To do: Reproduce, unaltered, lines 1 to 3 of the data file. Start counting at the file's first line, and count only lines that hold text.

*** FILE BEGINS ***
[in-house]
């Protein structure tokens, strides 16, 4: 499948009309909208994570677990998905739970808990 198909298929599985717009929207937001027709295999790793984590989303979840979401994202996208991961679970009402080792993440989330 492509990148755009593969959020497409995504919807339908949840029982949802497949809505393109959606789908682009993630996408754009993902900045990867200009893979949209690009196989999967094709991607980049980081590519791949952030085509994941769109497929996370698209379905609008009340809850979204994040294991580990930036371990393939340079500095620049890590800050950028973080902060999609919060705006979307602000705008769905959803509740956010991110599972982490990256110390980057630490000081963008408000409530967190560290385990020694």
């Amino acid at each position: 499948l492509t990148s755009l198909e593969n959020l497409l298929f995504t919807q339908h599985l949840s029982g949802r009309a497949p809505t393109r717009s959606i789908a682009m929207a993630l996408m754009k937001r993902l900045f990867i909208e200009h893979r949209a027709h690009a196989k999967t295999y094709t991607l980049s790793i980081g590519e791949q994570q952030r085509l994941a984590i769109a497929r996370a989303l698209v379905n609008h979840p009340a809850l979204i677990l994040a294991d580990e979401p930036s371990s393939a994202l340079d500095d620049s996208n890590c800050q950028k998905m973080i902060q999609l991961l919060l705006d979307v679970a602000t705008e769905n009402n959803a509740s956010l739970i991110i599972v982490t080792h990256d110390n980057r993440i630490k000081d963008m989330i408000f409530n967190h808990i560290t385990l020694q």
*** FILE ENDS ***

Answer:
[in-house]
């Protein structure tokens, strides 16, 4: 499948009309909208994570677990998905739970808990 198909298929599985717009929207937001027709295999790793984590989303979840979401994202996208991961679970009402080792993440989330 492509990148755009593969959020497409995504919807339908949840029982949802497949809505393109959606789908682009993630996408754009993902900045990867200009893979949209690009196989999967094709991607980049980081590519791949952030085509994941769109497929996370698209379905609008009340809850979204994040294991580990930036371990393939340079500095620049890590800050950028973080902060999609919060705006979307602000705008769905959803509740956010991110599972982490990256110390980057630490000081963008408000409530967190560290385990020694």
């Amino acid at each position: 499948l492509t990148s755009l198909e593969n959020l497409l298929f995504t919807q339908h599985l949840s029982g949802r009309a497949p809505t393109r717009s959606i789908a682009m929207a993630l996408m754009k937001r993902l900045f990867i909208e200009h893979r949209a027709h690009a196989k999967t295999y094709t991607l980049s790793i980081g590519e791949q994570q952030r085509l994941a984590i769109a497929r996370a989303l698209v379905n609008h979840p009340a809850l979204i677990l994040a294991d580990e979401p930036s371990s393939a994202l340079d500095d620049s996208n890590c800050q950028k998905m973080i902060q999609l991961l919060l705006d979307v679970a602000t705008e769905n009402n959803a509740s956010l739970i991110i599972v982490t080792h990256d110390n980057r993440i630490k000081d963008m989330i408000f409530n967190h808990i560290t385990l020694q």